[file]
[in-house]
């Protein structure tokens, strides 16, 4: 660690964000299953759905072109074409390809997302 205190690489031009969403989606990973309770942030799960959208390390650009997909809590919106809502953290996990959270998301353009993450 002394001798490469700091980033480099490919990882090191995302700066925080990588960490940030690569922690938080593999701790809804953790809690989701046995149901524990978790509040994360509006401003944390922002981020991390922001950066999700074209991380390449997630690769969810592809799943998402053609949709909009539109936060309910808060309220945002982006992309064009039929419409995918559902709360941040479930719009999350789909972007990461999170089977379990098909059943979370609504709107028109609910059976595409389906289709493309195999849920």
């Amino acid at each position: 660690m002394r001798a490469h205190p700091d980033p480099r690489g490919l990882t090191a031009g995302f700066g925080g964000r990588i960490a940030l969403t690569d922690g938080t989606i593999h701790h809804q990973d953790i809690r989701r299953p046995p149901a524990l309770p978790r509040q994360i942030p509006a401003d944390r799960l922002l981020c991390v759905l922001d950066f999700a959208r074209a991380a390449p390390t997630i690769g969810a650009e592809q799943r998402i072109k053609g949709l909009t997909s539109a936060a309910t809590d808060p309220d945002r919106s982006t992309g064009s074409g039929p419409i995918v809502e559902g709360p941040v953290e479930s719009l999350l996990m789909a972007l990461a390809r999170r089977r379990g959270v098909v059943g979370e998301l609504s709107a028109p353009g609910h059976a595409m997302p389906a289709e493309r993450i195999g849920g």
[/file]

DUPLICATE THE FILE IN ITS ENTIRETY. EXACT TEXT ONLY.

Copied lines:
[in-house]
């Protein structure tokens, strides 16, 4: 660690964000299953759905072109074409390809997302 205190690489031009969403989606990973309770942030799960959208390390650009997909809590919106809502953290996990959270998301353009993450 002394001798490469700091980033480099490919990882090191995302700066925080990588960490940030690569922690938080593999701790809804953790809690989701046995149901524990978790509040994360509006401003944390922002981020991390922001950066999700074209991380390449997630690769969810592809799943998402053609949709909009539109936060309910808060309220945002982006992309064009039929419409995918559902709360941040479930719009999350789909972007990461999170089977379990098909059943979370609504709107028109609910059976595409389906289709493309195999849920």
């Amino acid at each position: 660690m002394r001798a490469h205190p700091d980033p480099r690489g490919l990882t090191a031009g995302f700066g925080g964000r990588i960490a940030l969403t690569d922690g938080t989606i593999h701790h809804q990973d953790i809690r989701r299953p046995p149901a524990l309770p978790r509040q994360i942030p509006a401003d944390r799960l922002l981020c991390v759905l922001d950066f999700a959208r074209a991380a390449p390390t997630i690769g969810a650009e592809q799943r998402i072109k053609g949709l909009t997909s539109a936060a309910t809590d808060p309220d945002r919106s982006t992309g064009s074409g039929p419409i995918v809502e559902g709360p941040v953290e479930s719009l999350l996990m789909a972007l990461a390809r999170r089977r379990g959270v098909v059943g979370e998301l609504s709107a028109p353009g609910h059976a595409m997302p389906a289709e493309r993450i195999g849920g």